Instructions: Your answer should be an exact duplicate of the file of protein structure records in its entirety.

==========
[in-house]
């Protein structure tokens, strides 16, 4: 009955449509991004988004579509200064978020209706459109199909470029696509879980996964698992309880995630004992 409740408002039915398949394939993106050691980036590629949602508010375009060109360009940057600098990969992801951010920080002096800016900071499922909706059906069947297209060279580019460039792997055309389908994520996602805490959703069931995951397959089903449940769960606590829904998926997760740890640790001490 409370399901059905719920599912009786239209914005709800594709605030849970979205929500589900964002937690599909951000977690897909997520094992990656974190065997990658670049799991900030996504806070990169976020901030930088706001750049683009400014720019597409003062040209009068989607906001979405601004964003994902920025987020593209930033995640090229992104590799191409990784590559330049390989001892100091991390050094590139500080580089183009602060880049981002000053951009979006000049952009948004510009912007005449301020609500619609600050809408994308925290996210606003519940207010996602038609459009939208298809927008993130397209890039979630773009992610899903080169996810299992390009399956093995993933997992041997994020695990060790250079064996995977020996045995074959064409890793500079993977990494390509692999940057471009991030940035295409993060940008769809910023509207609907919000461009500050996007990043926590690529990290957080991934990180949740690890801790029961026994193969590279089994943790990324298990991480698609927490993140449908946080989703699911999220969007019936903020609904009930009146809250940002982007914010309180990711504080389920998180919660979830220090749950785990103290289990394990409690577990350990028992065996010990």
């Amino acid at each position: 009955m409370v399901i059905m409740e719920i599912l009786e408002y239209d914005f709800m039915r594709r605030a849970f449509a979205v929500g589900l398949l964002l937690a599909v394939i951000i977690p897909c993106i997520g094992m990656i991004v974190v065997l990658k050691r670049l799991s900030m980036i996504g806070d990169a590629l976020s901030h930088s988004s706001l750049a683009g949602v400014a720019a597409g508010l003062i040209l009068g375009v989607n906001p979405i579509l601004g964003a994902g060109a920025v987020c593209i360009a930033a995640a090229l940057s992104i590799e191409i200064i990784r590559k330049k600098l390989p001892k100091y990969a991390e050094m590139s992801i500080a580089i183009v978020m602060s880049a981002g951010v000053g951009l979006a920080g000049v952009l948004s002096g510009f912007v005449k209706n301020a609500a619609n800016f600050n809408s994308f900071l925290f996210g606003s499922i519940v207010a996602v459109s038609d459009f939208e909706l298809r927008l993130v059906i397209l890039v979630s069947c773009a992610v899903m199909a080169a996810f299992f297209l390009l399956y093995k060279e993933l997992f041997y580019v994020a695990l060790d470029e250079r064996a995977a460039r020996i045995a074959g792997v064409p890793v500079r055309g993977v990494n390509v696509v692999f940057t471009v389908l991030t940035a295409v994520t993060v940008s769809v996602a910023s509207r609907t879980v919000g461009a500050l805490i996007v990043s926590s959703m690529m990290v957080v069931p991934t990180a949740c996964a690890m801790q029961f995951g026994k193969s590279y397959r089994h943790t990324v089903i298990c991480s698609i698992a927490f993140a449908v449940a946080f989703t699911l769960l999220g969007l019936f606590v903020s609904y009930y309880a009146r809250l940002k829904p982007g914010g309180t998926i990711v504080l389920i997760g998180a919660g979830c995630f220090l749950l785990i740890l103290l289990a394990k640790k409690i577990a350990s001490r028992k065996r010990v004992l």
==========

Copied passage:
[in-house]
């Protein structure tokens, strides 16, 4: 009955449509991004988004579509200064978020209706459109199909470029696509879980996964698992309880995630004992 409740408002039915398949394939993106050691980036590629949602508010375009060109360009940057600098990969992801951010920080002096800016900071499922909706059906069947297209060279580019460039792997055309389908994520996602805490959703069931995951397959089903449940769960606590829904998926997760740890640790001490 409370399901059905719920599912009786239209914005709800594709605030849970979205929500589900964002937690599909951000977690897909997520094992990656974190065997990658670049799991900030996504806070990169976020901030930088706001750049683009400014720019597409003062040209009068989607906001979405601004964003994902920025987020593209930033995640090229992104590799191409990784590559330049390989001892100091991390050094590139500080580089183009602060880049981002000053951009979006000049952009948004510009912007005449301020609500619609600050809408994308925290996210606003519940207010996602038609459009939208298809927008993130397209890039979630773009992610899903080169996810299992390009399956093995993933997992041997994020695990060790250079064996995977020996045995074959064409890793500079993977990494390509692999940057471009991030940035295409993060940008769809910023509207609907919000461009500050996007990043926590690529990290957080991934990180949740690890801790029961026994193969590279089994943790990324298990991480698609927490993140449908946080989703699911999220969007019936903020609904009930009146809250940002982007914010309180990711504080389920998180919660979830220090749950785990103290289990394990409690577990350990028992065996010990």
């Amino acid at each position: 009955m409370v399901i059905m409740e719920i599912l009786e408002y239209d914005f709800m039915r594709r605030a849970f449509a979205v929500g589900l398949l964002l937690a599909v394939i951000i977690p897909c993106i997520g094992m990656i991004v974190v065997l990658k050691r670049l799991s900030m980036i996504g806070d990169a590629l976020s901030h930088s988004s706001l750049a683009g949602v400014a720019a597409g508010l003062i040209l009068g375009v989607n906001p979405i579509l601004g964003a994902g060109a920025v987020c593209i360009a930033a995640a090229l940057s992104i590799e191409i200064i990784r590559k330049k600098l390989p001892k100091y990969a991390e050094m590139s992801i500080a580089i183009v978020m602060s880049a981002g951010v000053g951009l979006a920080g000049v952009l948004s002096g510009f912007v005449k209706n301020a609500a619609n800016f600050n809408s994308f900071l925290f996210g606003s499922i519940v207010a996602v459109s038609d459009f939208e909706l298809r927008l993130v059906i397209l890039v979630s069947c773009a992610v899903m199909a080169a996810f299992f297209l390009l399956y093995k060279e993933l997992f041997y580019v994020a695990l060790d470029e250079r064996a995977a460039r020996i045995a074959g792997v064409p890793v500079r055309g993977v990494n390509v696509v692999f940057t471009v389908l991030t940035a295409v994520t993060v940008s769809v996602a910023s509207r609907t879980v919000g461009a500050l805490i996007v990043s926590s959703m690529m990290v957080v069931p991934t990180a949740c996964a690890m801790q029961f995951g026994k193969s590279y397959r089994h943790t990324v089903i298990c991480s698609i698992a927490f993140a449908v449940a946080f989703t699911l769960l999220g969007l019936f606590v903020s609904y009930y309880a009146r809250l940002k829904p982007g914010g309180t998926i990711v504080l389920i997760g998180a919660g979830c995630f220090l749950l785990i740890l103290l289990a394990k640790k409690i577990a350990s001490r028992k065996r010990v004992l």